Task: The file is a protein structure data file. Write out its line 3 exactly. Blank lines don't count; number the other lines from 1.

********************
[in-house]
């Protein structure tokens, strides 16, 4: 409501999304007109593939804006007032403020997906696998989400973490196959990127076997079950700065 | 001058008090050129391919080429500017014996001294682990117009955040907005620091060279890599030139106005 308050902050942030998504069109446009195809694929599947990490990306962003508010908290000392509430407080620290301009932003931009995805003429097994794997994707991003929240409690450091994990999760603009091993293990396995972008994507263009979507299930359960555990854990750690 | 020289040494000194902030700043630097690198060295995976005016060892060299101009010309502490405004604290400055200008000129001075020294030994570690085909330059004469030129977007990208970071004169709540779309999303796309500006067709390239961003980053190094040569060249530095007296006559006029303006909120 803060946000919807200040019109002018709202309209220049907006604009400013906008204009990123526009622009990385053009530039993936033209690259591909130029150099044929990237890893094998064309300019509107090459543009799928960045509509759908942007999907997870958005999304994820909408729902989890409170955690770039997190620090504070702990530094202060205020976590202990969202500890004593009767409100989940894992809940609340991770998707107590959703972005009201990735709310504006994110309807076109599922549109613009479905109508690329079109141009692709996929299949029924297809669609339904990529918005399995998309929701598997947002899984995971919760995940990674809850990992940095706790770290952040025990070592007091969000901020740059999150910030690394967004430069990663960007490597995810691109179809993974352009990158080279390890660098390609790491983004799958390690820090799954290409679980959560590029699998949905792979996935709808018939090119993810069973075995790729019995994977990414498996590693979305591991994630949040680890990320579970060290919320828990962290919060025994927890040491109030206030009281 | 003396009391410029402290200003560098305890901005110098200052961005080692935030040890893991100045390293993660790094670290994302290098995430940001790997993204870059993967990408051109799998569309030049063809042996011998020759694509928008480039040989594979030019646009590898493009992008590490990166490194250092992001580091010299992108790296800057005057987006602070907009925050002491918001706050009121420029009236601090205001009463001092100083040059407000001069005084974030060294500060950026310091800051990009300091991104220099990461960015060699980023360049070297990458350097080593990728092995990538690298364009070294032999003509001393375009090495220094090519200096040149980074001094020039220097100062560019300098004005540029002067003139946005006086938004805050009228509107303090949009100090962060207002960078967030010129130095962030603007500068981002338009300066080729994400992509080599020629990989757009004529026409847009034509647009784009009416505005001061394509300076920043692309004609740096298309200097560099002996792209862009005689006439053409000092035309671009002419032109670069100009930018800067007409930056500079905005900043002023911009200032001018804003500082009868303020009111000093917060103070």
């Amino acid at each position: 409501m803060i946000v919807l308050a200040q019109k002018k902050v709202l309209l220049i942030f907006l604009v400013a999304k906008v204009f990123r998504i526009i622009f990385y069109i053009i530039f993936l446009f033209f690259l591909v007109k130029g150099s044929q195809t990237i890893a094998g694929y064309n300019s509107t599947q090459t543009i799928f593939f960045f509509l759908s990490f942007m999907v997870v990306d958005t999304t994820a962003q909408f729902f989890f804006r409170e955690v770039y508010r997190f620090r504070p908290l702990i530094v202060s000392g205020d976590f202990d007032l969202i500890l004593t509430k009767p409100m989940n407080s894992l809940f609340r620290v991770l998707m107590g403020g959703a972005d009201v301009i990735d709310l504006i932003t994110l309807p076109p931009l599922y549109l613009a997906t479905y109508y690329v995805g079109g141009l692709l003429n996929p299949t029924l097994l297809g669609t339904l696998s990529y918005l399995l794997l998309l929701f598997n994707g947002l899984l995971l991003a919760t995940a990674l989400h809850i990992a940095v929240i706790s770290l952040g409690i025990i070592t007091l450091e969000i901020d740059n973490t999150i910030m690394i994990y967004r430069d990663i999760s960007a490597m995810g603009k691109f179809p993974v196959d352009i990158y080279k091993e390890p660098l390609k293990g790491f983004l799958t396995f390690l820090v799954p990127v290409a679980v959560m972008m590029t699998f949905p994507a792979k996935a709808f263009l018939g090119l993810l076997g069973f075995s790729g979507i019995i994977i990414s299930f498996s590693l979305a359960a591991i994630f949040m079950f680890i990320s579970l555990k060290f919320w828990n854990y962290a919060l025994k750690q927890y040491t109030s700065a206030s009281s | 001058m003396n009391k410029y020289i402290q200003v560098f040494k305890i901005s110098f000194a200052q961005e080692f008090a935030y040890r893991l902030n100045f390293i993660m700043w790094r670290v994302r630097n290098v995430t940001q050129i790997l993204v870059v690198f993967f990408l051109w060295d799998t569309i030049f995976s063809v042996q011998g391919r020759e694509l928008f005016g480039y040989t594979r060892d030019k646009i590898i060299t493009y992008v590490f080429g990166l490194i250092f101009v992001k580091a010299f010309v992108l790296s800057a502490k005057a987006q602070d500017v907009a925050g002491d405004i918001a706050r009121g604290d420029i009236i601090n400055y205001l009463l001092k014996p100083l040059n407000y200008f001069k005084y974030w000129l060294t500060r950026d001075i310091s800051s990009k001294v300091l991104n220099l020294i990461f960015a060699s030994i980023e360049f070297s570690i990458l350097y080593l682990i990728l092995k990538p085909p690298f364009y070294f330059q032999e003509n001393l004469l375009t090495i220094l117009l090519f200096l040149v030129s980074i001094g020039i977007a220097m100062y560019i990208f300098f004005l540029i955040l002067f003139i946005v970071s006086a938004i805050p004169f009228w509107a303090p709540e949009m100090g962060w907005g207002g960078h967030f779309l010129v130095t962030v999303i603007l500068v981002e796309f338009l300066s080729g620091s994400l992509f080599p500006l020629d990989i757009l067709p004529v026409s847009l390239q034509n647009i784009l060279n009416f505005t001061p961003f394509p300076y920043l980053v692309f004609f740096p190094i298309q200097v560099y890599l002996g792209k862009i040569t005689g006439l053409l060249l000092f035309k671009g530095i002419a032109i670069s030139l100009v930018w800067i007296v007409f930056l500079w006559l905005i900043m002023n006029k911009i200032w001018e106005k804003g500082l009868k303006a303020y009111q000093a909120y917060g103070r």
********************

């Amino acid at each position: 409501m803060i946000v919807l308050a200040q019109k002018k902050v709202l309209l220049i942030f907006l604009v400013a999304k906008v204009f990123r998504i526009i622009f990385y069109i053009i530039f993936l446009f033209f690259l591909v007109k130029g150099s044929q195809t990237i890893a094998g694929y064309n300019s509107t599947q090459t543009i799928f593939f960045f509509l759908s990490f942007m999907v997870v990306d958005t999304t994820a962003q909408f729902f989890f804006r409170e955690v770039y508010r997190f620090r504070p908290l702990i530094v202060s000392g205020d976590f202990d007032l969202i500890l004593t509430k009767p409100m989940n407080s894992l809940f609340r620290v991770l998707m107590g403020g959703a972005d009201v301009i990735d709310l504006i932003t994110l309807p076109p931009l599922y549109l613009a997906t479905y109508y690329v995805g079109g141009l692709l003429n996929p299949t029924l097994l297809g669609t339904l696998s990529y918005l399995l794997l998309l929701f598997n994707g947002l899984l995971l991003a919760t995940a990674l989400h809850i990992a940095v929240i706790s770290l952040g409690i025990i070592t007091l450091e969000i901020d740059n973490t999150i910030m690394i994990y967004r430069d990663i999760s960007a490597m995810g603009k691109f179809p993974v196959d352009i990158y080279k091993e390890p660098l390609k293990g790491f983004l799958t396995f390690l820090v799954p990127v290409a679980v959560m972008m590029t699998f949905p994507a792979k996935a709808f263009l018939g090119l993810l076997g069973f075995s790729g979507i019995i994977i990414s299930f498996s590693l979305a359960a591991i994630f949040m079950f680890i990320s579970l555990k060290f919320w828990n854990y962290a919060l025994k750690q927890y040491t109030s700065a206030s009281s | 001058m003396n009391k410029y020289i402290q200003v560098f040494k305890i901005s110098f000194a200052q961005e080692f008090a935030y040890r893991l902030n100045f390293i993660m700043w790094r670290v994302r630097n290098v995430t940001q050129i790997l993204v870059v690198f993967f990408l051109w060295d799998t569309i030049f995976s063809v042996q011998g391919r020759e694509l928008f005016g480039y040989t594979r060892d030019k646009i590898i060299t493009y992008v590490f080429g990166l490194i250092f101009v992001k580091a010299f010309v992108l790296s800057a502490k005057a987006q602070d500017v907009a925050g002491d405004i918001a706050r009121g604290d420029i009236i601090n400055y205001l009463l001092k014996p100083l040059n407000y200008f001069k005084y974030w000129l060294t500060r950026d001075i310091s800051s990009k001294v300091l991104n220099l020294i990461f960015a060699s030994i980023e360049f070297s570690i990458l350097y080593l682990i990728l092995k990538p085909p690298f364009y070294f330059q032999e003509n001393l004469l375009t090495i220094l117009l090519f200096l040149v030129s980074i001094g020039i977007a220097m100062y560019i990208f300098f004005l540029i955040l002067f003139i946005v970071s006086a938004i805050p004169f009228w509107a303090p709540e949009m100090g962060w907005g207002g960078h967030f779309l010129v130095t962030v999303i603007l500068v981002e796309f338009l300066s080729g620091s994400l992509f080599p500006l020629d990989i757009l067709p004529v026409s847009l390239q034509n647009i784009l060279n009416f505005t001061p961003f394509p300076y920043l980053v692309f004609f740096p190094i298309q200097v560099y890599l002996g792209k862009i040569t005689g006439l053409l060249l000092f035309k671009g530095i002419a032109i670069s030139l100009v930018w800067i007296v007409f930056l500079w006559l905005i900043m002023n006029k911009i200032w001018e106005k804003g500082l009868k303006a303020y009111q000093a909120y917060g103070r």